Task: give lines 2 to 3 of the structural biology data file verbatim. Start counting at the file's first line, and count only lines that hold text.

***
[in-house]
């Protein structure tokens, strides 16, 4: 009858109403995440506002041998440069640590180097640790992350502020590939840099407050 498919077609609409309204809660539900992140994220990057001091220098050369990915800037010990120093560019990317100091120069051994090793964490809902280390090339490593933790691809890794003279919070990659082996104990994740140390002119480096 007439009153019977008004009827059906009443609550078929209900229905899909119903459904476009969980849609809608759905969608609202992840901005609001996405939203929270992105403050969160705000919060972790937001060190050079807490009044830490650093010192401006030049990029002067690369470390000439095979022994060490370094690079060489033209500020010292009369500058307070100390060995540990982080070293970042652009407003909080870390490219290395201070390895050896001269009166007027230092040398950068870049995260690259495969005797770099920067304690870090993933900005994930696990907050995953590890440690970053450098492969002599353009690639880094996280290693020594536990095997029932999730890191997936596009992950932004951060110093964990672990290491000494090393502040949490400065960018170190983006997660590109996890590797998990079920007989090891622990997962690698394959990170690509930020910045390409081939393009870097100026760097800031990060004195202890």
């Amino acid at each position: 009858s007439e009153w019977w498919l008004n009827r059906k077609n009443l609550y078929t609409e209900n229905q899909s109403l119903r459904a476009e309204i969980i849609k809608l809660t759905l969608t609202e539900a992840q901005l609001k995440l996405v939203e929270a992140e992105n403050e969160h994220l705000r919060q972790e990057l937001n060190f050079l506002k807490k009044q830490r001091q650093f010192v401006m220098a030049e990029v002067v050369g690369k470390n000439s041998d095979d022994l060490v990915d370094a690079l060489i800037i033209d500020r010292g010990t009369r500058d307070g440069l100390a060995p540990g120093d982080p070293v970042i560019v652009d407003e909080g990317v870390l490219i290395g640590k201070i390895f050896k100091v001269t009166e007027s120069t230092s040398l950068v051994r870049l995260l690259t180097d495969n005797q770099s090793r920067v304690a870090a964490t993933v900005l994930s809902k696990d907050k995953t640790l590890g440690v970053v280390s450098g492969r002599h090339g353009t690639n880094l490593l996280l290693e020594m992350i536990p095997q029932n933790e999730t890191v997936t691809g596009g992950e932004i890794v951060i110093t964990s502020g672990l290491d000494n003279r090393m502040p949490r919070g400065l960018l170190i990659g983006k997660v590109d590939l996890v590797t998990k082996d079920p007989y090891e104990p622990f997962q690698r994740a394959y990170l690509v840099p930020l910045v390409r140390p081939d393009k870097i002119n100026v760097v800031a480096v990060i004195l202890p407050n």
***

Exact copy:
């Protein structure tokens, strides 16, 4: 009858109403995440506002041998440069640590180097640790992350502020590939840099407050 498919077609609409309204809660539900992140994220990057001091220098050369990915800037010990120093560019990317100091120069051994090793964490809902280390090339490593933790691809890794003279919070990659082996104990994740140390002119480096 007439009153019977008004009827059906009443609550078929209900229905899909119903459904476009969980849609809608759905969608609202992840901005609001996405939203929270992105403050969160705000919060972790937001060190050079807490009044830490650093010192401006030049990029002067690369470390000439095979022994060490370094690079060489033209500020010292009369500058307070100390060995540990982080070293970042652009407003909080870390490219290395201070390895050896001269009166007027230092040398950068870049995260690259495969005797770099920067304690870090993933900005994930696990907050995953590890440690970053450098492969002599353009690639880094996280290693020594536990095997029932999730890191997936596009992950932004951060110093964990672990290491000494090393502040949490400065960018170190983006997660590109996890590797998990079920007989090891622990997962690698394959990170690509930020910045390409081939393009870097100026760097800031990060004195202890």
């Amino acid at each position: 009858s007439e009153w019977w498919l008004n009827r059906k077609n009443l609550y078929t609409e209900n229905q899909s109403l119903r459904a476009e309204i969980i849609k809608l809660t759905l969608t609202e539900a992840q901005l609001k995440l996405v939203e929270a992140e992105n403050e969160h994220l705000r919060q972790e990057l937001n060190f050079l506002k807490k009044q830490r001091q650093f010192v401006m220098a030049e990029v002067v050369g690369k470390n000439s041998d095979d022994l060490v990915d370094a690079l060489i800037i033209d500020r010292g010990t009369r500058d307070g440069l100390a060995p540990g120093d982080p070293v970042i560019v652009d407003e909080g990317v870390l490219i290395g640590k201070i390895f050896k100091v001269t009166e007027s120069t230092s040398l950068v051994r870049l995260l690259t180097d495969n005797q770099s090793r920067v304690a870090a964490t993933v900005l994930s809902k696990d907050k995953t640790l590890g440690v970053v280390s450098g492969r002599h090339g353009t690639n880094l490593l996280l290693e020594m992350i536990p095997q029932n933790e999730t890191v997936t691809g596009g992950e932004i890794v951060i110093t964990s502020g672990l290491d000494n003279r090393m502040p949490r919070g400065l960018l170190i990659g983006k997660v590109d590939l996890v590797t998990k082996d079920p007989y090891e104990p622990f997962q690698r994740a394959y990170l690509v840099p930020l910045v390409r140390p081939d393009k870097i002119n100026v760097v800031a480096v990060i004195l202890p407050n």